The sticky sin issue is one that is problematic for evangelicals. On the one hand, we fervently preach forgiveness from the penalty of sin. On the other, we seem to lack a belief that having been saved, we are also freed from the power of sin. As we have received Christ so we must also walk in Him. Sin not only results in eternal punishment, it also destroys our ability to function as we were designed to function. Lust, for example, is a sin that will absolutely derail the walk of a Christian. We were not designed to lust and to use our minds as unwholesomely creative fantasy generators. Accepting Christ and walking in Him, means being freed from the power of all sin including the sin of lust. Nevertheless, this is not the apex of the Christian life. Our model is not Adam nor our goal merely to attain some implausible sinless state. Rather, our goal is Christ living in us, furthering His mighty Kingdom and being joint heirs with Him as we bear His name. This incredible outcome, which was preordained before the foundation of the world, was hidden but is now revealed. This is our true calling not busy work and certainly not the life's work that we seek to achieve.

Piper, on the other hand, seems preoccupied with the idea that some may give up the "calling" that is on their lives due to their sexual failures. Apparently, this calling is some sort of full time Christian service. I would argue that it is a far greater tragedy to move into a position of church leadership even though we are allowing lust to occupy our thoughts. If Satan can continue to delude us into thinking that Christian leaders, let alone everyday Christians, are incapable of living in victory over sin, as they live in Christ, he would surely consider that sweet victory, indeed.

Where to find help.

If you are struggling with lust in your life, there is hope. I urge you to consider the resources developed by This group offers a free, effective, sixty-day internet study called The Way of Purity, which I strongly recommend. Not only will you find powerful and practical Biblical teaching, but also mentors for interaction and numerous testimonies from those who have been freed from crushing sin. You too can be set free from the bondage of lust. "If the Son has set you free, you will be free indeed."

Gutsy Guilt article in Christianity Today

How to Deal with the Guilt of Sexual Failure for the Glory of Christ and His Global Cause

Missions and Masturbation

Article Source:

How to Deal With the Guilt of Sexual Failure - A Response to John Piper


Anonymous said...

I'm sorry but this is the biggest crock of BS I have ever read. Sexuality is a biological instinct we are driven to satisy and telling people they can "conquer" it through faith-based obedience is a crock. We need to find the proper outlet for this God-given drive through marriage but in the meantime we can expect to fail repeatedly and seek God's forgiveness. God understands our needs and wants to give us the desire of our hearts as long as what we desire is in line with His will. Sexuality is one of the greatest "natural" gifts he gave us and we should seek to honor that by expressing our sexuality in the context of a committed, loving relationship... that is not possible for many people at one time or another and I believe he understands our need to satisfy this intense desire in some way when that is the case.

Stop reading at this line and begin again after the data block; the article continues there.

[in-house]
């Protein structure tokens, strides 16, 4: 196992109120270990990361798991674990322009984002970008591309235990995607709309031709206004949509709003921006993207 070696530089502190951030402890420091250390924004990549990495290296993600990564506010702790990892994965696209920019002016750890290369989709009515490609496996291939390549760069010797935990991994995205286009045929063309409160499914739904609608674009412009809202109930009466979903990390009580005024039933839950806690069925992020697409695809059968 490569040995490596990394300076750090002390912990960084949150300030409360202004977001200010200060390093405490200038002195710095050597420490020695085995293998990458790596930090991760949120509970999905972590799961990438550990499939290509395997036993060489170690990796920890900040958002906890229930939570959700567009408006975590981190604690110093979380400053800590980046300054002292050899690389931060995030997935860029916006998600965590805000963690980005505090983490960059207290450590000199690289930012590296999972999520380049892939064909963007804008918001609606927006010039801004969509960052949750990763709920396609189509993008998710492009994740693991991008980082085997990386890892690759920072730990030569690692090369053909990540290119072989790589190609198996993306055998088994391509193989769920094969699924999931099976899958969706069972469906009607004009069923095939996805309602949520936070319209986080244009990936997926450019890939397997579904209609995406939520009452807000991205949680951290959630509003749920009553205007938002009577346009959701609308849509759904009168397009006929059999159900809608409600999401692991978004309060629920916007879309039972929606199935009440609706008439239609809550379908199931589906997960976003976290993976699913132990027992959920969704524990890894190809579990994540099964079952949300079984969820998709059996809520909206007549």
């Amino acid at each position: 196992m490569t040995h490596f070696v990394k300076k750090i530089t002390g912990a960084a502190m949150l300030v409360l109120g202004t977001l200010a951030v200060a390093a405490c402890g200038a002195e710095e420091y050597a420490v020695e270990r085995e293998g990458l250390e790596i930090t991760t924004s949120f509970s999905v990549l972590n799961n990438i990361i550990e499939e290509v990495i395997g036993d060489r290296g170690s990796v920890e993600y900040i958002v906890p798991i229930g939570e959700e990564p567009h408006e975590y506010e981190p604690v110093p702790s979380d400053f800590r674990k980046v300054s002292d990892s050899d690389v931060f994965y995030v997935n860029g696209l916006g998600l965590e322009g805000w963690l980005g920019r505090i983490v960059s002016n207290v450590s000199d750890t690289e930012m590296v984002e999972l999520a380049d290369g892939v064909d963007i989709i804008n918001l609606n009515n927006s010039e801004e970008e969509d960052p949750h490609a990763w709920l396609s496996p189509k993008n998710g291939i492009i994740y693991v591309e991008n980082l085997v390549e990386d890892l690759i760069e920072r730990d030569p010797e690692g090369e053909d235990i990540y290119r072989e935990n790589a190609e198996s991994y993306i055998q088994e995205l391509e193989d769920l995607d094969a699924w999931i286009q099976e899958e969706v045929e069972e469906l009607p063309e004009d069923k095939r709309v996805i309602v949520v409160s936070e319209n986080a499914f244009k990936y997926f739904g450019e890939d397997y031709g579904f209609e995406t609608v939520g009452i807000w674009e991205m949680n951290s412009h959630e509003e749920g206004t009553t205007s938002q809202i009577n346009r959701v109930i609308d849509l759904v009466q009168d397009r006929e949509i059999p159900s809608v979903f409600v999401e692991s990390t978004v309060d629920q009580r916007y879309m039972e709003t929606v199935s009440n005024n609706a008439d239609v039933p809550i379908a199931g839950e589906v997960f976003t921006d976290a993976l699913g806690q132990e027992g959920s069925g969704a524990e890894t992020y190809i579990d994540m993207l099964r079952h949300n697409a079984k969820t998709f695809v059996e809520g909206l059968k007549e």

Anonymous said...

I don't know if the author of this article could have possibly misrepresented or misinterpreted Piper any more than he did here. To assume that Piper has a "Boys will be Boys" attitude is way off base. Piper is describing the heart of the problem: not treasuring Christ like we should. Instead of giving a three step formula to beat lust, he says we need to ask God for the grace to treasure Christ more than we do now.

If a man wills himself to not ever look at porn but his heart is still being satisfied by something other than Christ he has gained nothing.

Joe B said...

Hold it, angry mob. I don't think the writer here is trying to misrepresent Piper. He is just saying that in his view, Piper's position amounts to the same thing as "boys will be boys."

But his disagreement with Piper births a slanderous interpretation of what he said, doesn't it? Martin Luther's creed, and mine, says this manner of thought and speech violates the 9th commandment in flamboyant style. Sin.

I'd imagine St Paul had heard Jesus' teaching of Mt 5:28. Well, he seems to take a different tack than van der Spek, OR Piper: "Since you died with Christ to the basic principles of this world, why, as though you still belonged to it, do you submit to its rules: 'Do not handle! Do not taste! Do not touch!'? These are all destined to perish with use, because they are based on human commands and teachings. Such regulations indeed have an appearance of wisdom, with their self-imposed worship, their false humility and their harsh treatment of the body, but they lack any value in restraining sensual indulgence. [Col 3:20-23]

This is true, and I testify that love triumphs over, lust just as surely as mercy triumphs over judgement.

"The law of the spirit of life set me free from the law of sin and death." [Rom 8:2]

Anonymous said...

If you set the bar in the wrong place you'll bump your head on it over and over.

Anonymous said...

bar? I believe it is possible to masturbate without visualizing a person. Sometimes the urge is strong and the act of masturbating requires no visualizing, but is just a way to find release. Is it that way all the time? No, but one can control that part and so then masturbation is not sin.

Bryonm said...

wow. i love a good controversy. cross piper and the fur really flies...

Joe B said...

Yeah, Piper is like the Eighth Sacrament, isn't he?

I am not a Piper guy, try as I may. He's brilliant and prolific, absolutely.

But he's like John MacArthur, once he says something it is gospel in his own eyes. I read one of his things yesterday in which he absolutely insists that "porneia" in the NT is specifically about "premarital sex", and he bases it solely on the fact that it is a concept distinct from adultery. What?? The logical hole is big enough to drive a bus through, but he doesn't see it.

Personally, I am wrong so much of the time that I seldom assume I'm right. I just assume I am so smart I have the right to be wrong. Wretched man that I am!

Anonymous said...

How about if we all just visualize unattractive women in burkas and masturbate to our hearts content. Gosh, Anonymous 2, you make it sound like lancing a boil. I can't help thinking you all just kinda missed the point somewhere.